TitleSeasonal study of extracellular phosphatase expression in the phytoplankton of a eutrophic reservoir
Publication TypeJournal Article
Year of Publication2003
AuthorsStrojsova, A, Vrba, J, Nedoma, J, Komarkova, J, Znachor, P
JournalEuropean Journal of Phycology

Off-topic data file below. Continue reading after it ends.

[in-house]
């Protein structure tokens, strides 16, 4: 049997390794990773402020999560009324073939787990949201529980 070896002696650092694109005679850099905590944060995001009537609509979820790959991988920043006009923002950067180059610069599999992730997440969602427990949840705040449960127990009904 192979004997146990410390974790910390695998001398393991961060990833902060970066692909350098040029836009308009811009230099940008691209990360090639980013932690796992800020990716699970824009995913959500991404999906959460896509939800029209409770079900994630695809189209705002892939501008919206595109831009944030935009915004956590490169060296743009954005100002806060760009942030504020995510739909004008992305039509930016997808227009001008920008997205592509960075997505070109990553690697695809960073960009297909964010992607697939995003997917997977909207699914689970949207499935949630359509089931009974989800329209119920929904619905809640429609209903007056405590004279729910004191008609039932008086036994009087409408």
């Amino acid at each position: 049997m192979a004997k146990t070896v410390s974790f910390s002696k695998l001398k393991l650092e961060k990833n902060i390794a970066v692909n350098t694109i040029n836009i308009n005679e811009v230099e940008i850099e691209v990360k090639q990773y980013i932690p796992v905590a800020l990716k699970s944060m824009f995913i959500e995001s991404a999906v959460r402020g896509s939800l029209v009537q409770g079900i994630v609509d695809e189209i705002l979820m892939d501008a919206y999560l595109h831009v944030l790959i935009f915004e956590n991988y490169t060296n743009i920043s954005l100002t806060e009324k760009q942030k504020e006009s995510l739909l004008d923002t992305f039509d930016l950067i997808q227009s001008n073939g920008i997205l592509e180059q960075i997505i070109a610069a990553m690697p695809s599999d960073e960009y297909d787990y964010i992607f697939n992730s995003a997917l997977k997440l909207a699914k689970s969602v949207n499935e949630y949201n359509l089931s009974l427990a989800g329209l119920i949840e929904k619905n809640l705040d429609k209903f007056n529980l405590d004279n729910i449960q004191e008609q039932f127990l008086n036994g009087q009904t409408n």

Many phosphorus-deficient algae and cyanobacteria produce extracellular, mostly cell-attached, phosphatases, presumably to make ambient organically bound phosphorus available. The distribution of phosphatase activity among natural phytoplankton populations and its ecological significance is largely unknown. Bulk extracellular phosphatase activity of plankton (using a standard fluorometric assay) and expression of phosphatases at the level of single phytoplankton cells were studied in the eutrophic Rimov reservoir during three consecutive seasons. The new enzyme labelled fluorescence (ELF) technique was modified by introducing (i) fixation with HgCl2 to preserve fragile species and (ii) use of polycarbonate filters to concentrate the phytoplankton. After enzymatic hydrolysis of artificial substrate (ELF(R)97 phosphate), the fluorescent product (ELF(R)97 alcohol, ELFA) formed insoluble precipitates at the site of phosphatase activity. Inhibition experiments suggested that both the standard assay and the ELF technique detected the same group of phosphatases. Weak ELFA formation and/or stability at pH > 8 might prevent sufficient detection of alkaline phosphatases using the ELF technique. ELFA labelling was detected in most algal classes, except for Euglenophyceae and the majority of Cryptophyceae and Chrysophyceae. Surprisingly, phosphatase activity was almost absent in the dominant populations. No ELFA labelling occurred in the phytoplankton in early spring 2000 and during the clear-water phases in all sampling years. Species of Cyanobacteria, Chlorophyceae and Conjugatophyceae showed phosphatase activity mainly in summer and at the beginning of autumn, while one species of Chrysophyceae (Synura petersenii) and three diatoms (Aulacoseira italica, Cyclotella spp., and Stephanodiscus hantzschii) produced phosphatases in spring. Several green algae (Ankyra ancora, Ankyra judayi, Coelastrum pseudomicroporum, Eudorina elegans, and Pediastrum spp.) were ELFA-labelled whenever present in the phytoplankton. Some species produced the ectoenzyme only in one season, such as Aphanizomenon flos-aquae (Cyanobacteria), Elakatothrix genevensis (Chlorophyceae), or Cryptomonas spp. On the other hand, one third of the 56 species studied never expressed any ELFA labelling. Large variability of phosphatase production was found not only among different algal species, but also within the population of one species. Not all cells of the population were equally ELFA-labelled and also the level of ELFA fluorescence was different. In particular cases, ELFA labelling on algal cells could be produced by bacterial rather than algal ectoenzymes. In comparison to standard methods, the ELF method provided more specific information about the variability of phosphatase activity (i.e. phosphorus stress) within the whole phytoplankton community as well as within one species populations.